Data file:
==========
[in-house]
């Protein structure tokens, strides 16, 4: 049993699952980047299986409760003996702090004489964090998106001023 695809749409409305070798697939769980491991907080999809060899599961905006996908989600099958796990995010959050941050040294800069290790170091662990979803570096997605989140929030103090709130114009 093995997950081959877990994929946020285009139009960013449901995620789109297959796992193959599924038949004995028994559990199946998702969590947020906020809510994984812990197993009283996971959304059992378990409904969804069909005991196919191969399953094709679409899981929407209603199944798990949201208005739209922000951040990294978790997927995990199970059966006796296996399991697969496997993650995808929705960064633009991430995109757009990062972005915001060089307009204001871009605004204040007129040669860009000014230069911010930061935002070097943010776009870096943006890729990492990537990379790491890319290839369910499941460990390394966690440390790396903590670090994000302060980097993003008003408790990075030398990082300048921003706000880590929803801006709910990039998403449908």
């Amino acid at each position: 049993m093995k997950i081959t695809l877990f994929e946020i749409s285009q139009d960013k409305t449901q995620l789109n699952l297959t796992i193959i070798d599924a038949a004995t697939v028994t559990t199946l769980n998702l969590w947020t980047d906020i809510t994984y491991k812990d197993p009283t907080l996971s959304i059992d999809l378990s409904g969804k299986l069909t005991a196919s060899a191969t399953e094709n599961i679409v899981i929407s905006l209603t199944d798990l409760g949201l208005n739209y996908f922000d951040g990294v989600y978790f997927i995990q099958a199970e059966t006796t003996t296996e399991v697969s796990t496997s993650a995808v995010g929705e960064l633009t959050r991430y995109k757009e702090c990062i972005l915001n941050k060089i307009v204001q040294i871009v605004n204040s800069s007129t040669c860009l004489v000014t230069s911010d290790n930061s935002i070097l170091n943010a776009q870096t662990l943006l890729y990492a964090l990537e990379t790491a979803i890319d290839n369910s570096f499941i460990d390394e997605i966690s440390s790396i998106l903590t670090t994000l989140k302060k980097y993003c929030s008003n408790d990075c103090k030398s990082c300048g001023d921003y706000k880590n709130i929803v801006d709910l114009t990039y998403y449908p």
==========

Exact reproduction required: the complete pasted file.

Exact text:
[in-house]
């Protein structure tokens, strides 16, 4: 049993699952980047299986409760003996702090004489964090998106001023 695809749409409305070798697939769980491991907080999809060899599961905006996908989600099958796990995010959050941050040294800069290790170091662990979803570096997605989140929030103090709130114009 093995997950081959877990994929946020285009139009960013449901995620789109297959796992193959599924038949004995028994559990199946998702969590947020906020809510994984812990197993009283996971959304059992378990409904969804069909005991196919191969399953094709679409899981929407209603199944798990949201208005739209922000951040990294978790997927995990199970059966006796296996399991697969496997993650995808929705960064633009991430995109757009990062972005915001060089307009204001871009605004204040007129040669860009000014230069911010930061935002070097943010776009870096943006890729990492990537990379790491890319290839369910499941460990390394966690440390790396903590670090994000302060980097993003008003408790990075030398990082300048921003706000880590929803801006709910990039998403449908």
């Amino acid at each position: 049993m093995k997950i081959t695809l877990f994929e946020i749409s285009q139009d960013k409305t449901q995620l789109n699952l297959t796992i193959i070798d599924a038949a004995t697939v028994t559990t199946l769980n998702l969590w947020t980047d906020i809510t994984y491991k812990d197993p009283t907080l996971s959304i059992d999809l378990s409904g969804k299986l069909t005991a196919s060899a191969t399953e094709n599961i679409v899981i929407s905006l209603t199944d798990l409760g949201l208005n739209y996908f922000d951040g990294v989600y978790f997927i995990q099958a199970e059966t006796t003996t296996e399991v697969s796990t496997s993650a995808v995010g929705e960064l633009t959050r991430y995109k757009e702090c990062i972005l915001n941050k060089i307009v204001q040294i871009v605004n204040s800069s007129t040669c860009l004489v000014t230069s911010d290790n930061s935002i070097l170091n943010a776009q870096t662990l943006l890729y990492a964090l990537e990379t790491a979803i890319d290839n369910s570096f499941i460990d390394e997605i966690s440390s790396i998106l903590t670090t994000l989140k302060k980097y993003c929030s008003n408790d990075c103090k030398s990082c300048g001023d921003y706000k880590n709130i929803v801006d709910l114009t990039y998403y449908p």